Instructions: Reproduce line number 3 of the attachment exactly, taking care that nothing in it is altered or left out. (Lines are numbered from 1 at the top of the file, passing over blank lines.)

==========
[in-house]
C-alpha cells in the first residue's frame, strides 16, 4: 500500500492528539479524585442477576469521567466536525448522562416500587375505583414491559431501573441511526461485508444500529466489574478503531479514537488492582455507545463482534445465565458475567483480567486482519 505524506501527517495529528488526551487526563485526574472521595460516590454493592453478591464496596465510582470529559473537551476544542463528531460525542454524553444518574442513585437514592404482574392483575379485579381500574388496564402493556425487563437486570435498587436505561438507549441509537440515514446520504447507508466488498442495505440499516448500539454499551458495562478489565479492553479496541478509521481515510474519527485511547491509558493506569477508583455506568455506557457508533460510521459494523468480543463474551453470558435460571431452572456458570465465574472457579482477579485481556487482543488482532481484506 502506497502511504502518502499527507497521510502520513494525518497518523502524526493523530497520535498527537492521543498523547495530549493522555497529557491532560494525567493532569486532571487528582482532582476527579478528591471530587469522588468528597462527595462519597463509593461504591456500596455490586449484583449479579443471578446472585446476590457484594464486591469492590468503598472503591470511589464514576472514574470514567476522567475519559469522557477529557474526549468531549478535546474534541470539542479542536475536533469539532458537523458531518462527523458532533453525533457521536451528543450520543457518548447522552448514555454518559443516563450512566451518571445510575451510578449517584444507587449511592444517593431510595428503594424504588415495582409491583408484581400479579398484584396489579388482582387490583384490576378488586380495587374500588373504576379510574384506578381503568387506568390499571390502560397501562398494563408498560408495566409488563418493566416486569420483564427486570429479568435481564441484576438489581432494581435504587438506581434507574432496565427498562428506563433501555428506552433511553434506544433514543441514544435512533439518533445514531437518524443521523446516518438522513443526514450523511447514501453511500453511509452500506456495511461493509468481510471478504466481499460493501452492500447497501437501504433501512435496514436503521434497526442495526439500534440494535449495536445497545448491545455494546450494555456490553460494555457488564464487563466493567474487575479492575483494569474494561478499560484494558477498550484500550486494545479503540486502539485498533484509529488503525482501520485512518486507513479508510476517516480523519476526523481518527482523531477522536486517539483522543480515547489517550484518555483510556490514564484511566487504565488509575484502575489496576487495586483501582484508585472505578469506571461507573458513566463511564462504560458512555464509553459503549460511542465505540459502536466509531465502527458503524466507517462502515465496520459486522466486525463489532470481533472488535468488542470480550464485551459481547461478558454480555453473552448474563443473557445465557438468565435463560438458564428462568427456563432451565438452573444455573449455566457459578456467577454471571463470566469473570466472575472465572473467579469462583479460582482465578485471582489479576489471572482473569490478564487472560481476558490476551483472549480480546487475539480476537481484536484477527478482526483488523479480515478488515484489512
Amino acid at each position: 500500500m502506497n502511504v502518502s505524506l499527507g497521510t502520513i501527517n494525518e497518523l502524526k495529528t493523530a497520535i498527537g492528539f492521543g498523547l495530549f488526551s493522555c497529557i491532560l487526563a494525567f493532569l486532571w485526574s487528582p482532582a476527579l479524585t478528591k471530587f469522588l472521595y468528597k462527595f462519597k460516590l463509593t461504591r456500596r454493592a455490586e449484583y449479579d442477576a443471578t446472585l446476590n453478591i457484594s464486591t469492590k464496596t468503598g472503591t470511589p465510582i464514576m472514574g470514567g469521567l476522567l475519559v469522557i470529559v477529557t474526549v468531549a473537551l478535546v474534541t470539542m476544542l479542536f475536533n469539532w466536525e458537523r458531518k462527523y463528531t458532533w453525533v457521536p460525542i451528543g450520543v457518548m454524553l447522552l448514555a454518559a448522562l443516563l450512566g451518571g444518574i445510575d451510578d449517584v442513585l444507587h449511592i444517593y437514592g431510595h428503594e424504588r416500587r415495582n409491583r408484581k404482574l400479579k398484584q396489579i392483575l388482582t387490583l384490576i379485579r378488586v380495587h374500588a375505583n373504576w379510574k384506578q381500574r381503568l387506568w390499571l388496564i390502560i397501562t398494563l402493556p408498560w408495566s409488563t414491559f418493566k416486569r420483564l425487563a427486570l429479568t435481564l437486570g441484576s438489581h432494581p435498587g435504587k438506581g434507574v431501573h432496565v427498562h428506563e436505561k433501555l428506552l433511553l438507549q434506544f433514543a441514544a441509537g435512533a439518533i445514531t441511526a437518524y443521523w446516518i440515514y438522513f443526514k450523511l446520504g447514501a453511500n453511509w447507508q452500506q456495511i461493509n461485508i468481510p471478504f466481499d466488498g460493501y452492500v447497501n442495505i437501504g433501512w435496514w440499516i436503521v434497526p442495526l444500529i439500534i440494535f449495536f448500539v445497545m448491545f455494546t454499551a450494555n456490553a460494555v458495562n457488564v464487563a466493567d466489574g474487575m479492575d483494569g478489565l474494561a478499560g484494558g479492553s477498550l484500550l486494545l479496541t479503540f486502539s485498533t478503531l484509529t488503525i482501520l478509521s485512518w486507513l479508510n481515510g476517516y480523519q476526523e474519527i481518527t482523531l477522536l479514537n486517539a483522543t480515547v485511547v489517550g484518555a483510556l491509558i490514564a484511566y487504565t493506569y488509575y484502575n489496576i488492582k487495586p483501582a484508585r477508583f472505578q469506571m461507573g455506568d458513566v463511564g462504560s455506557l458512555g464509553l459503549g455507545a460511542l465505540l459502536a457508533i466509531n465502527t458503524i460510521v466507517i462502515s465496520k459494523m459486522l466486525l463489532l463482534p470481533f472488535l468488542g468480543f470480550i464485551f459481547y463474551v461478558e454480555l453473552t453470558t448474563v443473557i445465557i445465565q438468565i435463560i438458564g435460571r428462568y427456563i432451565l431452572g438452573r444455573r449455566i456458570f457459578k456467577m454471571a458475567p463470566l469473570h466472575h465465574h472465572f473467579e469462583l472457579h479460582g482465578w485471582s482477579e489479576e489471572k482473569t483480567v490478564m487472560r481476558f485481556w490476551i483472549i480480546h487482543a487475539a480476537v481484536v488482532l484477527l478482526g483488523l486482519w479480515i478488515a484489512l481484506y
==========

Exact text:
Amino acid at each position: 500500500m502506497n502511504v502518502s505524506l499527507g497521510t502520513i501527517n494525518e497518523l502524526k495529528t493523530a497520535i498527537g492528539f492521543g498523547l495530549f488526551s493522555c497529557i491532560l487526563a494525567f493532569l486532571w485526574s487528582p482532582a476527579l479524585t478528591k471530587f469522588l472521595y468528597k462527595f462519597k460516590l463509593t461504591r456500596r454493592a455490586e449484583y449479579d442477576a443471578t446472585l446476590n453478591i457484594s464486591t469492590k464496596t468503598g472503591t470511589p465510582i464514576m472514574g470514567g469521567l476522567l475519559v469522557i470529559v477529557t474526549v468531549a473537551l478535546v474534541t470539542m476544542l479542536f475536533n469539532w466536525e458537523r458531518k462527523y463528531t458532533w453525533v457521536p460525542i451528543g450520543v457518548m454524553l447522552l448514555a454518559a448522562l443516563l450512566g451518571g444518574i445510575d451510578d449517584v442513585l444507587h449511592i444517593y437514592g431510595h428503594e424504588r416500587r415495582n409491583r408484581k404482574l400479579k398484584q396489579i392483575l388482582t387490583l384490576i379485579r378488586v380495587h374500588a375505583n373504576w379510574k384506578q381500574r381503568l387506568w390499571l388496564i390502560i397501562t398494563l402493556p408498560w408495566s409488563t414491559f418493566k416486569r420483564l425487563a427486570l429479568t435481564l437486570g441484576s438489581h432494581p435498587g435504587k438506581g434507574v431501573h432496565v427498562h428506563e436505561k433501555l428506552l433511553l438507549q434506544f433514543a441514544a441509537g435512533a439518533i445514531t441511526a437518524y443521523w446516518i440515514y438522513f443526514k450523511l446520504g447514501a453511500n453511509w447507508q452500506q456495511i461493509n461485508i468481510p471478504f466481499d466488498g460493501y452492500v447497501n442495505i437501504g433501512w435496514w440499516i436503521v434497526p442495526l444500529i439500534i440494535f449495536f448500539v445497545m448491545f455494546t454499551a450494555n456490553a460494555v458495562n457488564v464487563a466493567d466489574g474487575m479492575d483494569g478489565l474494561a478499560g484494558g479492553s477498550l484500550l486494545l479496541t479503540f486502539s485498533t478503531l484509529t488503525i482501520l478509521s485512518w486507513l479508510n481515510g476517516y480523519q476526523e474519527i481518527t482523531l477522536l479514537n486517539a483522543t480515547v485511547v489517550g484518555a483510556l491509558i490514564a484511566y487504565t493506569y488509575y484502575n489496576i488492582k487495586p483501582a484508585r477508583f472505578q469506571m461507573g455506568d458513566v463511564g462504560s455506557l458512555g464509553l459503549g455507545a460511542l465505540l459502536a457508533i466509531n465502527t458503524i460510521v466507517i462502515s465496520k459494523m459486522l466486525l463489532l463482534p470481533f472488535l468488542g468480543f470480550i464485551f459481547y463474551v461478558e454480555l453473552t453470558t448474563v443473557i445465557i445465565q438468565i435463560i438458564g435460571r428462568y427456563i432451565l431452572g438452573r444455573r449455566i456458570f457459578k456467577m454471571a458475567p463470566l469473570h466472575h465465574h472465572f473467579e469462583l472457579h479460582g482465578w485471582s482477579e489479576e489471572k482473569t483480567v490478564m487472560r481476558f485481556w490476551i483472549i480480546h487482543a487475539a480476537v481484536v488482532l484477527l478482526g483488523l486482519w479480515i478488515a484489512l481484506y